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Judge Denies Britney’s Request To Remove Father As Co-Conservator

Britney Spears

A California judge denied celebrity icon Britney Spears’ attorney’s request to remove her father, Jaime, as co-conservator on Wednesday.


A California judge denied celebrity icon Britney Spears’ attorney’s request to remove her father, Jaime, as co-conservator of her estate on Wednesday.

According to TMZ, Britney’s lawyer, Sam Ingham, filed for the court to relieve Jaime of his role in the conservatorship stretching 13 years and be replaced by Bessemer Trust as the sole conservator. The same request was made and denied in November. The financial institution did, however, become a co-conservator in February, with equal power over Britney’s finances, according to Entertainment Tonight Online.

The latest request by Britney’s lawyer was made on the 25th, after testimony, according to TMZ, in which Britney addressed her conservatorship for the first time publicly since its temporary-turned-permanent inception in 2008.

In court last week, Britney pleaded to be released from the chains of her conservatorship immediately. Conservatorship is a legal arrangement routinely reserved for those who suffer debilitating conditions, which include severe mental issues or old age. Britney was placed under the conservatorship after a public mental breakdown in 2008. Ever since, her family has dictated how her money is spent, where she lives, who she sees, and the medical professionals who treat her.

“After I’ve lied and told the whole world ‘I’m okay, and I’m happy,’ it’s a lie,” Spears told the L.A. judge. “I’ve been in denial. I’ve been in hock. I am traumatized… I’m not happy, I can’t sleep. I’m so angry it’s insane, and I’m depressed. I cry every day.”

Britney also charged her family with placing her on forced birth control in the form of an IUD.

“I want to be able to get married and have a baby,” she said. “But [my team doesn’t] want me to have any more children.”

Instead, Britney said she had been forced to work a grueling schedule to grow her estate to a Forbes-estimated net-worth of $60 million, money she has no control over.

“I worked seven days a week, no days off, which in California the only similar thing to this is called sex trafficking,” Britney said. “They’ve done a pretty good job exploiting my life.”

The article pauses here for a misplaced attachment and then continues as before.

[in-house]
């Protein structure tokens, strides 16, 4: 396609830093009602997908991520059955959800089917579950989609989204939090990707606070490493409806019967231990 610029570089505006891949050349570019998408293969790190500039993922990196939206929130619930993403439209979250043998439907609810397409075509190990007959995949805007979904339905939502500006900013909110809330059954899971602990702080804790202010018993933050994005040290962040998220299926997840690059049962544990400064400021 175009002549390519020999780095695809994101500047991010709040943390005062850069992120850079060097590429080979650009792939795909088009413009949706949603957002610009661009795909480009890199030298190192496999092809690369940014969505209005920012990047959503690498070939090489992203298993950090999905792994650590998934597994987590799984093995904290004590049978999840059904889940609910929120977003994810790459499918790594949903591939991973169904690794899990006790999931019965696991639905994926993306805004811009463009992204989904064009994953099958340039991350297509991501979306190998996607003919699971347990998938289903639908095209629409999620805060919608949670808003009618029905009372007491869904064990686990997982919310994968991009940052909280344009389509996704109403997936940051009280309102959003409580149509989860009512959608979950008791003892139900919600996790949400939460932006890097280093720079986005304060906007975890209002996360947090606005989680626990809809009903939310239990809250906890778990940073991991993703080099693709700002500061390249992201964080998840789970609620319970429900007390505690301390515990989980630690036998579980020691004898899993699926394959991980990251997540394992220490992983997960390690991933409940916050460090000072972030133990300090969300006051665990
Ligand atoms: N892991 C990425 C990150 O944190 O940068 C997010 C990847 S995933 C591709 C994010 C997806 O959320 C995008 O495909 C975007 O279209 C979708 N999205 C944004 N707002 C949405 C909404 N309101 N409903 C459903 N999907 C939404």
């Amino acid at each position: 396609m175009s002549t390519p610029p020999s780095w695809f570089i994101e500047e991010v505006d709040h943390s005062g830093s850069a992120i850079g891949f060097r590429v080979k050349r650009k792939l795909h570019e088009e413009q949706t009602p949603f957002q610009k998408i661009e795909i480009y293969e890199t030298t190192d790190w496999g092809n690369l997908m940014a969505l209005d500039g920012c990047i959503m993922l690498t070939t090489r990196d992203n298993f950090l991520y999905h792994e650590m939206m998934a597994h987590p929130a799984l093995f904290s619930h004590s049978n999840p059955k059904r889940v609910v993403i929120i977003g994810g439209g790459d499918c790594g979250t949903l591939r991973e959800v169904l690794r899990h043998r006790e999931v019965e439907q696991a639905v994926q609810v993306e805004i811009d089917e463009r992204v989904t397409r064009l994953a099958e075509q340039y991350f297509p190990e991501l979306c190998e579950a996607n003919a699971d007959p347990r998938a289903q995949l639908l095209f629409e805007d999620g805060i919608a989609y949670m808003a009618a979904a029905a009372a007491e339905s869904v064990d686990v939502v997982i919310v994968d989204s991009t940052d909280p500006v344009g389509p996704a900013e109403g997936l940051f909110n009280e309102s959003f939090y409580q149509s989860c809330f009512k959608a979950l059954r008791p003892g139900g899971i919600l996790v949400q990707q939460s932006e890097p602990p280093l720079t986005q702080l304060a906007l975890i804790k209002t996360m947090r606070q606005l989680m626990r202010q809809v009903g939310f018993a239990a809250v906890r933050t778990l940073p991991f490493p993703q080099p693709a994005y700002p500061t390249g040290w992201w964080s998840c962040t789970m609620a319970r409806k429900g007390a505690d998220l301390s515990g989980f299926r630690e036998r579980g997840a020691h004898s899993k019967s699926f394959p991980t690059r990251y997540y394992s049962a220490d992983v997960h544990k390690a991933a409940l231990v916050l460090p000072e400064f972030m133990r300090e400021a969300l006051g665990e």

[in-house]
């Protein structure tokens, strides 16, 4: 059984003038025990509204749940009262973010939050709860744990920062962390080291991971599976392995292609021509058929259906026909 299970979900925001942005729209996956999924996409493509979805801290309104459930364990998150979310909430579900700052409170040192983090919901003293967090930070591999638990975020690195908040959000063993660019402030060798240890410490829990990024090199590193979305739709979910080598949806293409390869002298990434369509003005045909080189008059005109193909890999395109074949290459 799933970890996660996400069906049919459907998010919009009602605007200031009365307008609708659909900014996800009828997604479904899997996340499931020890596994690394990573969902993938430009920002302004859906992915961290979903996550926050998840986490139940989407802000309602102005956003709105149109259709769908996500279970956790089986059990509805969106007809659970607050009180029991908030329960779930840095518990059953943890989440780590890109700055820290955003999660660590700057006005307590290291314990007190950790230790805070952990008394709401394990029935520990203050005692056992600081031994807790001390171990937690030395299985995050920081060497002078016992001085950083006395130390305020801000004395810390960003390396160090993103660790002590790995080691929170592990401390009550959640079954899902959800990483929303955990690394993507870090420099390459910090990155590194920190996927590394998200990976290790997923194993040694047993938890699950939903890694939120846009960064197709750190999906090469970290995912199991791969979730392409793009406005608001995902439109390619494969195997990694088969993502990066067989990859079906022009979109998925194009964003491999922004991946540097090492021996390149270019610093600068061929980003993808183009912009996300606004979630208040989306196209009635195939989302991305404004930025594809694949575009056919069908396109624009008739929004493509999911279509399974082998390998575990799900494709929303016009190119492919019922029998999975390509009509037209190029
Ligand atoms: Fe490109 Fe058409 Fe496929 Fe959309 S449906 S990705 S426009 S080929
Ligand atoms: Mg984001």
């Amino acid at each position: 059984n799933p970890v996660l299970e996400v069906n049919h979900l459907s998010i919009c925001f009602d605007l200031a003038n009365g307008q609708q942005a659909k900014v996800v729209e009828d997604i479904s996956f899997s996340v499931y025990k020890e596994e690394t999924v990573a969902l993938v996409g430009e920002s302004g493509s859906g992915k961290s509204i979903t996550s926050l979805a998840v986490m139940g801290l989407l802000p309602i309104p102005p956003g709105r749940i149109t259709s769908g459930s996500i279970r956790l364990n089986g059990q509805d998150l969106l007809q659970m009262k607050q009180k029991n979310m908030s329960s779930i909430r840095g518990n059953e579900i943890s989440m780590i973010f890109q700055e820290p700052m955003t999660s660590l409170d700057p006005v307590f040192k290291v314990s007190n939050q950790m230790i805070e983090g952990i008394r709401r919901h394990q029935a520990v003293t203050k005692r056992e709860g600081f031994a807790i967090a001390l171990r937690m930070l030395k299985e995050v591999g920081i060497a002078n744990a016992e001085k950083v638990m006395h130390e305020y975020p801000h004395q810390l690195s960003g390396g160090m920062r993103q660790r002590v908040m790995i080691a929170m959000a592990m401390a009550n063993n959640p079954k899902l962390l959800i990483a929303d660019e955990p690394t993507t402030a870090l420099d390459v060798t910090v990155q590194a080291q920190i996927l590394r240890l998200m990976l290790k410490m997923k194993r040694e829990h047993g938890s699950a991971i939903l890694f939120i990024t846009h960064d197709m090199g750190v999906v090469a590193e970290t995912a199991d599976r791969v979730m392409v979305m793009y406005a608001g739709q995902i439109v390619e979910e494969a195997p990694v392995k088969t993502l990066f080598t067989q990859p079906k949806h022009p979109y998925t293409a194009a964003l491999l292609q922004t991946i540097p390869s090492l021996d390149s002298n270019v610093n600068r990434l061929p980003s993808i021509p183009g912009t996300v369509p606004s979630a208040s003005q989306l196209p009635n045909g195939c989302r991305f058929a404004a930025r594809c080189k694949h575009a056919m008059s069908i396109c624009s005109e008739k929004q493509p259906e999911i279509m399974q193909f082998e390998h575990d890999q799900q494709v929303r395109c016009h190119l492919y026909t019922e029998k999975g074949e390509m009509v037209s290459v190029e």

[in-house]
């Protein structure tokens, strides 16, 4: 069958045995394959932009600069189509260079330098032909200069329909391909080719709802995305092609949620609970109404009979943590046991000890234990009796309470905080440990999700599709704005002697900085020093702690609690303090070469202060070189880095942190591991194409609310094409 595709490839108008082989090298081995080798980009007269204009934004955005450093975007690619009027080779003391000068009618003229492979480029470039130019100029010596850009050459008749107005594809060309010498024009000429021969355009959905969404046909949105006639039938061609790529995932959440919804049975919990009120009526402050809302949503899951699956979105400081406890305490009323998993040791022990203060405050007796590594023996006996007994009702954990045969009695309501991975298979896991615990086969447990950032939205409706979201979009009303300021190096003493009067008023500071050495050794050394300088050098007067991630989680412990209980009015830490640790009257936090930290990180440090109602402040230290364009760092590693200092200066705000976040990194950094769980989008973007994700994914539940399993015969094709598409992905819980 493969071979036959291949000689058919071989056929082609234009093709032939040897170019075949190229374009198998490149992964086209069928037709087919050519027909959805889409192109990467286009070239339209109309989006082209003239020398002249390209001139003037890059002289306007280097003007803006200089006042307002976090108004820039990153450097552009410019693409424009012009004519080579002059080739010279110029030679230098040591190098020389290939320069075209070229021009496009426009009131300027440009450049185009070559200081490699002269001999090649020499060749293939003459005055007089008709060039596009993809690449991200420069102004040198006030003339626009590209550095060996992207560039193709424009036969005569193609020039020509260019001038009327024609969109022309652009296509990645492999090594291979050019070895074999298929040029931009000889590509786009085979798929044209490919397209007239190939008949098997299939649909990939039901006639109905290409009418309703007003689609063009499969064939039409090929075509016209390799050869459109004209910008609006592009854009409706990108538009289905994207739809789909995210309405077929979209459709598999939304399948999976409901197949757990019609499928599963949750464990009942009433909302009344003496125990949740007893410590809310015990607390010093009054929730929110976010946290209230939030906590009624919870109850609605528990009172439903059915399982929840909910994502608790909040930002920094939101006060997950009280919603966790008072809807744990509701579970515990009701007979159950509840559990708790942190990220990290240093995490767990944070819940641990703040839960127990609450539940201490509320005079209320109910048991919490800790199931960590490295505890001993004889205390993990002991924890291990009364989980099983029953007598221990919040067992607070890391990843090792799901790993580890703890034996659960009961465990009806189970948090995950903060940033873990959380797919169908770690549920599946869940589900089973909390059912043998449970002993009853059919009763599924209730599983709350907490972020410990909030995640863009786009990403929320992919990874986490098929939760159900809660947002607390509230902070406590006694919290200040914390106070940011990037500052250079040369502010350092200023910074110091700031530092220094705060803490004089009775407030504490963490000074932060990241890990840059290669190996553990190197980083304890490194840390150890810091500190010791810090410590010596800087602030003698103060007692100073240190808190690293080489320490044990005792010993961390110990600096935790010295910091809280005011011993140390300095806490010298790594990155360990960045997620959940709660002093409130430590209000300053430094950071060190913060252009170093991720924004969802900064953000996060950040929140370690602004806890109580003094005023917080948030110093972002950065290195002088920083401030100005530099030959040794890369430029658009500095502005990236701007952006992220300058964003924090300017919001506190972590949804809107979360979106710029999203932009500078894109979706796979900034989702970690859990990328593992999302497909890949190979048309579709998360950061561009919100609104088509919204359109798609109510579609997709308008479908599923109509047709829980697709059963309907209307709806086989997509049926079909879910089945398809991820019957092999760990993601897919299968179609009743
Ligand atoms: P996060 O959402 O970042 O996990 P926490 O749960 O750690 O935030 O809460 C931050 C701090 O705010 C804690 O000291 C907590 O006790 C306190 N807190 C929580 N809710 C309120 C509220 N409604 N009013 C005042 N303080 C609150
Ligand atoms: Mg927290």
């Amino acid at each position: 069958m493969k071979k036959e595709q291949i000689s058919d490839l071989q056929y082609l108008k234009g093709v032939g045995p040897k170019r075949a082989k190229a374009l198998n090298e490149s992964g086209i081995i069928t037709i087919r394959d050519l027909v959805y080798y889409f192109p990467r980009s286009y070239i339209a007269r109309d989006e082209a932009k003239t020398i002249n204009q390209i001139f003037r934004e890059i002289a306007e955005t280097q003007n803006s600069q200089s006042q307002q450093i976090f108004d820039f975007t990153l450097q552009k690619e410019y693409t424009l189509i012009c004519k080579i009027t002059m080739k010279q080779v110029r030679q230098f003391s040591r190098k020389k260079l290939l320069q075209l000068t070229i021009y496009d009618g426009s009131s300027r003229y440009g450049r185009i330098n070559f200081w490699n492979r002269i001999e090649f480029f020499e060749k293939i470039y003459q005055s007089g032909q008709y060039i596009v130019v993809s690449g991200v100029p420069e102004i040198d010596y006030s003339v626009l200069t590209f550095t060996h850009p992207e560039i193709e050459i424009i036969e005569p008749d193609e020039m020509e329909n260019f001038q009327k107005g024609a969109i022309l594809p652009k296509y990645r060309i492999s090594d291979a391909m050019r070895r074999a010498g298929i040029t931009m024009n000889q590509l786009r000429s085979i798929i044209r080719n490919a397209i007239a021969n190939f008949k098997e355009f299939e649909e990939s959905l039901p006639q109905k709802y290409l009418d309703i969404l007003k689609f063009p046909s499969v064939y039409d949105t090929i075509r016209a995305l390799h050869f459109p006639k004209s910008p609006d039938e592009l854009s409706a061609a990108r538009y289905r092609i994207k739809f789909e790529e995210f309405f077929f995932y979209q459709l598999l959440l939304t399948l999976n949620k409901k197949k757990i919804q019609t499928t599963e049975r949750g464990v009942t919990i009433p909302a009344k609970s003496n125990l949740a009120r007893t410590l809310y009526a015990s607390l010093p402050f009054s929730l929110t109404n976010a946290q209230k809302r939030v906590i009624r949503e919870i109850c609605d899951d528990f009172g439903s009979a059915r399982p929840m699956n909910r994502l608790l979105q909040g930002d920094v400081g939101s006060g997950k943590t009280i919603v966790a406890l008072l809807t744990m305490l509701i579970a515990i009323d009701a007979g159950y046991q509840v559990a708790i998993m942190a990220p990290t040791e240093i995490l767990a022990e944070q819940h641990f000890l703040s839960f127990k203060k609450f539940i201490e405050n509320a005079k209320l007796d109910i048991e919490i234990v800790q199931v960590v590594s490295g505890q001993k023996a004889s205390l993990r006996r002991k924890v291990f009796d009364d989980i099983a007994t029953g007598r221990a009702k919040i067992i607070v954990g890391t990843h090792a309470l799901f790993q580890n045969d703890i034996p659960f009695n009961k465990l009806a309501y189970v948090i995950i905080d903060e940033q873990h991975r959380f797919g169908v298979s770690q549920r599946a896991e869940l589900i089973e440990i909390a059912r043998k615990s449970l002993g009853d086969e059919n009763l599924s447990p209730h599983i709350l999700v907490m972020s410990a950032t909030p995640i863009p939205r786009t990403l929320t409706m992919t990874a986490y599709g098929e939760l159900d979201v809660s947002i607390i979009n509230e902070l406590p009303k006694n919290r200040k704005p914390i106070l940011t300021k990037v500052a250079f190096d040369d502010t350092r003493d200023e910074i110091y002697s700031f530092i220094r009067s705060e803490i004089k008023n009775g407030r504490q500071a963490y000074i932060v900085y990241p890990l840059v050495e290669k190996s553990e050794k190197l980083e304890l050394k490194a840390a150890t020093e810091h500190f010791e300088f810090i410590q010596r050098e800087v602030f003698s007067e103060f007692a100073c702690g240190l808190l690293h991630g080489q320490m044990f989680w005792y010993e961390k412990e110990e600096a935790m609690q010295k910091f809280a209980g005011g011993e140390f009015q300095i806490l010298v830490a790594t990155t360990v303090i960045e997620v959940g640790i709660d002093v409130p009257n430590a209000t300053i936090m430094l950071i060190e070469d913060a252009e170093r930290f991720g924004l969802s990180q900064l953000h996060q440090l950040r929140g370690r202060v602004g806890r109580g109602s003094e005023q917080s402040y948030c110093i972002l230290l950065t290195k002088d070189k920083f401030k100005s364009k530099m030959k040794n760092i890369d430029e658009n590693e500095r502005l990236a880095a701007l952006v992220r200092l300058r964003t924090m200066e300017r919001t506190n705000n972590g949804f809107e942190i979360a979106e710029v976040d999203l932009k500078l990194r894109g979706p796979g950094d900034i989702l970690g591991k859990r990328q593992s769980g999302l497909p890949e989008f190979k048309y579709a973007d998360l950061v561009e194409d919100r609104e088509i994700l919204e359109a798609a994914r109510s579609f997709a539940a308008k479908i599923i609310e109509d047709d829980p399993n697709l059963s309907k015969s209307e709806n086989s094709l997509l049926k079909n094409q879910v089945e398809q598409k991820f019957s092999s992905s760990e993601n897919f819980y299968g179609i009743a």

Britney’s productivity since her conservatorship began has raised questions about its necessity, offering no picture of a person who is severely incapacitated. Within the past decade, Britney has released four albums, gone on three world tours, and completed a four-year residency in Las Vegas.

Jaime Spears has vehemently denied the allegations made in court and filed paperwork to investigate his daughter’s claims, raising concerns over Jodi Montgomery, who has been Britney’s court-appointed conservator of the person since September 2019. A “conservator of the person” under California law, is one who is tasked with securing “arrangements for the conservatee’s health care, meals, clothing, personal care, housekeeping, transportation, and recreation.”

Thursday’s decision to retain Jaime as a co-conservator against Britney’s protest is an ominous sign for the singer’s request for independence. The next hearing is scheduled for July 14.

The controversial saga has sparked discussion of reform for conservatorships and their infringement on individual liberties. In Congress, two top Republican lawmakers on the House Judiciary Committee, Jim Jordan of Ohio and Matt Gaetz of Florida, have demanded hearings on conservatorship reform. According to the Department of Justice, 1.3 million adults are under conservatorships that manage an estimated $50 billion in assets.

Nearly four months after their March letter, Democrat Chairman Jerry Nadler has shown no interest in the issue. At the state level, however, Democrat lawmakers in California have been moving forward with legislation on the issue.